How to Bounce Back From Rejection

Edit: I would like to clarify that I am sharing the knowledge I’ve learned from previous interview circumstances. This knowledge helped me achieve my current position which I LOVE and plan to be in for years and years to come 🙂

So, you did it. You went into the interview and gave your all. Maybe you feel really good or maybe you feel kind of meh. Either way, give yourself some credit for the time you took to prepare and the courage you had to put yourself out there! Interviewing is never an easy task.

After an interview, I suggest sending a follow-up, thank you email within 24 hours. Then, let things lie for a little. Traditionally, a school will try their best to get back to you within 3-5 days. If you hit that five day mark and have not heard anything, it can’t hurt to reach out and politely inquire about an updated timeline for when you might hear about the job. 

Ideally, you’ll get a call with a job offer or most traditionally, a meeting with the superintendent. These meetings are a good sign because they mean your school has already given you the seal of approval. Now, the superintendent is simply confirming that you are someone they want representing their district. 

The other side of things is that you might get a call saying, thank you, but we’ve gone in another direction. 

Rejection is hard, especially when you put everything you had into your interview. Especially when you felt like it went really well. With rejection comes the opportunity to really be honest with yourself. Did you prepare enough? Did you present yourself in the best way you could? Were you true and honest to who you are and what you stand for as an educator? 

If you can answer the three questions above with a big ‘ol YES, then there are a few other things to consider which might help boost you back up for the next interview you have. 

One: The job went internal. 

It’s a reality in education that teachers shift grades and subjects. Often, these shifts are sudden and jarring for the school. Ideally, they happen prior to the job being posted for interviews but this isn’t always the case. Sometimes, a teacher may come forward and request the position and even if you had a great interview, the job is no longer on the table. Most frequently, the school will be honest with you about this and sometimes, they’ll offer you to interview for another position or offer you a substitute/long term substitute position instead. This will feel discouraging, but truthfully, it feels a little better to know it wasn’t you. There is a lot that goes on behind the scenes in education that we never see. Give yourself a little grace and get ready for the next opportunity that arises.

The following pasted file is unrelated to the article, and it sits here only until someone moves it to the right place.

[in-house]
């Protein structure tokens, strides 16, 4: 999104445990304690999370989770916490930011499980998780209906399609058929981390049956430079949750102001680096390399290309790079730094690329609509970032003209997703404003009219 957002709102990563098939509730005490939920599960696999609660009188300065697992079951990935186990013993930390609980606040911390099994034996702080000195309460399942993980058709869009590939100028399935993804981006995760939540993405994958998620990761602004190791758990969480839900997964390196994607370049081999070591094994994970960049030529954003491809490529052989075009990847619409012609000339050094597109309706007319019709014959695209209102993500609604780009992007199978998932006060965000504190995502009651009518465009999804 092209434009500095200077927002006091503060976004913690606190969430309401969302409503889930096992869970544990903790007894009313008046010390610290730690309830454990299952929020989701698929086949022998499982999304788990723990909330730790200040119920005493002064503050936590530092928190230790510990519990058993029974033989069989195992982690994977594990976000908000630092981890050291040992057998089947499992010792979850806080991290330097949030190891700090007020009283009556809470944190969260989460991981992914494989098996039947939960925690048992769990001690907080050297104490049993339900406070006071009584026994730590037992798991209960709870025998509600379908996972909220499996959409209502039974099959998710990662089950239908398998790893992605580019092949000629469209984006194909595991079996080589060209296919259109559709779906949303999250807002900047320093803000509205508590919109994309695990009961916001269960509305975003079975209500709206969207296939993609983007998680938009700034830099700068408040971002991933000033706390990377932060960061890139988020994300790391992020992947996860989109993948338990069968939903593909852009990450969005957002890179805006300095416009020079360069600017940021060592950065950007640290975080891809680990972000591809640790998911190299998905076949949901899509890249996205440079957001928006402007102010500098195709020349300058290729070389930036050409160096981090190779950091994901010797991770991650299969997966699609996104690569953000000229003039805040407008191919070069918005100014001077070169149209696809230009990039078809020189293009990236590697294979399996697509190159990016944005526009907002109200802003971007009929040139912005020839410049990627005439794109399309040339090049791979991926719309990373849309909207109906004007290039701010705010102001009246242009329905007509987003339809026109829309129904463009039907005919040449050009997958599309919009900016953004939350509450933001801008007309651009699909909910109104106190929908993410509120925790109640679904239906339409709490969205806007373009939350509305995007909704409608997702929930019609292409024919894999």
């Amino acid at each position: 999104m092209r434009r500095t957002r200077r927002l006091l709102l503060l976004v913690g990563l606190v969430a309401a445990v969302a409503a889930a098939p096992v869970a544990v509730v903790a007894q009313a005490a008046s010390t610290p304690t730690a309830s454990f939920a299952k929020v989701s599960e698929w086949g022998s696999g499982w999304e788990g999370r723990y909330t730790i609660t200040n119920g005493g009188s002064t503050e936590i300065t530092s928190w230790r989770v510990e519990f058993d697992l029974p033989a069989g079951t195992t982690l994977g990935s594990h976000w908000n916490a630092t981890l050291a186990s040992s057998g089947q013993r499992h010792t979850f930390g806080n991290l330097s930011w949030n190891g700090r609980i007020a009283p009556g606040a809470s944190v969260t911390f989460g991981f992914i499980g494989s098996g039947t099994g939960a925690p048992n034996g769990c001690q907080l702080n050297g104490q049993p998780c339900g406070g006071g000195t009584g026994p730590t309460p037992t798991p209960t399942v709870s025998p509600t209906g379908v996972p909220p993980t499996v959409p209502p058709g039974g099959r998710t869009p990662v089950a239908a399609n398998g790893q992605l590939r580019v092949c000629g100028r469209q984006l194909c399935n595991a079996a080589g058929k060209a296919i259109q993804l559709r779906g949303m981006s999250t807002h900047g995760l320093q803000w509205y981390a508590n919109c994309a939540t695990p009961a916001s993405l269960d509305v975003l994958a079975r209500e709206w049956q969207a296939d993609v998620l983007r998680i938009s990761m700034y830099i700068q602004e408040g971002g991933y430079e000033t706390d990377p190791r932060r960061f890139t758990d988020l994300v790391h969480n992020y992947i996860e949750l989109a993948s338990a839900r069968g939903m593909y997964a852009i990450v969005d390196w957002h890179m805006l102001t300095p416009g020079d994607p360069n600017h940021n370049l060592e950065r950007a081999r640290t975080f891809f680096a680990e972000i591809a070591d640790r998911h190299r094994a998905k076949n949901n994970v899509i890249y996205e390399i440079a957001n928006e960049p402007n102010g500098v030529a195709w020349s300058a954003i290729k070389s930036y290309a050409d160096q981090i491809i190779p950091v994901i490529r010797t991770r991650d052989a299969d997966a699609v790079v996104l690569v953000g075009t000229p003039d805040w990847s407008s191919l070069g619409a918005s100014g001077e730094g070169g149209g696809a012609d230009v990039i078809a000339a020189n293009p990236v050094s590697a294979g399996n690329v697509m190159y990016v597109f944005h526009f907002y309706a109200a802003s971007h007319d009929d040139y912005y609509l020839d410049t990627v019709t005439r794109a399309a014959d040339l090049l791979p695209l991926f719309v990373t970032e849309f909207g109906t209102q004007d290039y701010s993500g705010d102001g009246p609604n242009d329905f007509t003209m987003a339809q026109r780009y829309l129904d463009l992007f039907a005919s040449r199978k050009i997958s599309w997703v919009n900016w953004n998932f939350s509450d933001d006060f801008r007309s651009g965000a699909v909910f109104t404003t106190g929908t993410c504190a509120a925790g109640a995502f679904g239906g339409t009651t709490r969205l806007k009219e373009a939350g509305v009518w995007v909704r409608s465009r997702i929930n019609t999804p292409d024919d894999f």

Two: The job went to a candidate known to the school. 

Similarly, if you are equally matched with another candidate and they have more of a presence in the school or district you’re applying for, they will likely be chosen over you. This is why I suggest making a name for yourself in the district where you like to work. Administrations often put a lot of stake in the people they know. They’ve proven they’re reliable and committed to the district. They’ve had opportunities longer than a thirty minute interview to show who they are as educators. They will succeed the majority of the time in securing the job. 

Three: The job went to a more qualified teacher. 

The final thing to consider is that someone might just have more experience than you. If you’re new to education, this will especially be the case. Keep trying- eventually a district will be excited to take a chance on a newbie. Until then, recognize that teachers move states and districts for many reasons. A fifteen year veteran teacher is a very appealing candidate. Most schools would feel silly not to hire them.

The theme in all three points above is this: you have no control over who you are up against in an interview. If the principal or panel comes back after an interview and tells you the job went to someone else but that you had a great interview, believe them! Utilize the perspective that this interview was a great opportunity for practice and move forward in a positive direction.

Looking for more? My full “Actionable Interview Guide for Teachers” is available on Teacher’s Pay Teacher’s. However, you can get it free for a limited time when you sign up for my email list! Start your educational career off on the right foot and start moving one step closer to your dream job.

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